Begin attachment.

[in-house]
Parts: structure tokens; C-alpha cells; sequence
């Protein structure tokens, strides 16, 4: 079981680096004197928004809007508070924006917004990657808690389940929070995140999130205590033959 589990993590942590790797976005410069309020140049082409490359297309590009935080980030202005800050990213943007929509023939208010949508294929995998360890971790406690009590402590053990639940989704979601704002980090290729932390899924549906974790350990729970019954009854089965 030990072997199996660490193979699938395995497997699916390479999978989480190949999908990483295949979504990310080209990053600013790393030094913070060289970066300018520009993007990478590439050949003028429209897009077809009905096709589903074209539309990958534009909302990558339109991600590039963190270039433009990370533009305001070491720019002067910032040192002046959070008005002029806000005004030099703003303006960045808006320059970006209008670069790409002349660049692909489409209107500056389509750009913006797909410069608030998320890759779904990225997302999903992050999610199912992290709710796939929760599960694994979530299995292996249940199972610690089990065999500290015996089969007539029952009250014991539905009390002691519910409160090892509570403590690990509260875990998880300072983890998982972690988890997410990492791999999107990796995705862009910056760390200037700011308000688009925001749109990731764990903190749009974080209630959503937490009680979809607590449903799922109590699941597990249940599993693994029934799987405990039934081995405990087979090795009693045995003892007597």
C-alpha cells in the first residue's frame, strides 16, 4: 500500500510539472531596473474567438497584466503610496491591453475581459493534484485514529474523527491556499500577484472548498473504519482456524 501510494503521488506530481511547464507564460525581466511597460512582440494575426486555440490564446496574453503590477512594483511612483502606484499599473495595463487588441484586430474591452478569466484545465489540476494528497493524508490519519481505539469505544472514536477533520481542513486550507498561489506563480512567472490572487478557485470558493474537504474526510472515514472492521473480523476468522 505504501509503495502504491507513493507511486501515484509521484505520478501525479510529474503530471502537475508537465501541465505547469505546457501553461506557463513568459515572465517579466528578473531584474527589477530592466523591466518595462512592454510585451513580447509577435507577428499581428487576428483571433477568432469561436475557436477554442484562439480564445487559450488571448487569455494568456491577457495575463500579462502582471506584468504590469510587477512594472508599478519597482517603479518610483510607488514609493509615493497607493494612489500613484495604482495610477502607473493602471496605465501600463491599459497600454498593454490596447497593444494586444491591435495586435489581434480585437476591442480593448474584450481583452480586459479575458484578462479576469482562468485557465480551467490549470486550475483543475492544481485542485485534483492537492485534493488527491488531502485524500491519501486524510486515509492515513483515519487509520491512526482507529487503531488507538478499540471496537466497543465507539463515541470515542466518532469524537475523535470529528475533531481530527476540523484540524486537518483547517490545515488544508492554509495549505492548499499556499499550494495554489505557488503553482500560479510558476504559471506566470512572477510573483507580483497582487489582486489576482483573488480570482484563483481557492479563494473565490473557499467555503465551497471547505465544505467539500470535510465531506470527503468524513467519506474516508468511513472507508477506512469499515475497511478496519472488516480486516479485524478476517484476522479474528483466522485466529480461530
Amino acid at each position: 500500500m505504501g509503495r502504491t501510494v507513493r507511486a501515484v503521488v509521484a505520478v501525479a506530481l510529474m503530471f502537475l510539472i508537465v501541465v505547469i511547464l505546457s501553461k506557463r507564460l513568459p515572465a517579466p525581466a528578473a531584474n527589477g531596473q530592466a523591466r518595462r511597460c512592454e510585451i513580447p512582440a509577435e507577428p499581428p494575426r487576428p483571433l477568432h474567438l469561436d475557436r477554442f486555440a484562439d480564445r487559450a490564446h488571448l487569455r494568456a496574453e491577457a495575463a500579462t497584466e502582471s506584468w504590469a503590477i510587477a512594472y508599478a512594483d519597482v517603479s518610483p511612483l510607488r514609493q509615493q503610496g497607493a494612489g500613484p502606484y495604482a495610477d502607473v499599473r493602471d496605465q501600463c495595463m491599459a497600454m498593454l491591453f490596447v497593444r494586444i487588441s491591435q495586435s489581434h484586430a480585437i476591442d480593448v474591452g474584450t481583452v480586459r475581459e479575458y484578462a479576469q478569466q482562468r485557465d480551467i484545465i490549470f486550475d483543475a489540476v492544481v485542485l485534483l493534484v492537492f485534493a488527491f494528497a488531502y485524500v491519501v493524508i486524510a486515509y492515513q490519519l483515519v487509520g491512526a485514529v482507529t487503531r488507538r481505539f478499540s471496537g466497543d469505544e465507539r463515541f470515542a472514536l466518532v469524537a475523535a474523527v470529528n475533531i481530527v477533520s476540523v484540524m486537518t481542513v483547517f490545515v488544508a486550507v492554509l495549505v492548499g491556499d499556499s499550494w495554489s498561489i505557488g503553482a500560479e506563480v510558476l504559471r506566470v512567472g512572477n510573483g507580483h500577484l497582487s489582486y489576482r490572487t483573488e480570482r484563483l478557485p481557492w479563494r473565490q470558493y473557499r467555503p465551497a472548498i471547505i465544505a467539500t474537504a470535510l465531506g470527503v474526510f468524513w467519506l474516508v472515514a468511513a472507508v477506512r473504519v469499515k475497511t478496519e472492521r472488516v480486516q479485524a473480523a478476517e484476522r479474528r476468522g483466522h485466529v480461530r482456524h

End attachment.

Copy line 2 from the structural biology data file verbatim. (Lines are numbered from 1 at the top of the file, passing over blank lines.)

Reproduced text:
Parts: structure tokens; C-alpha cells; sequence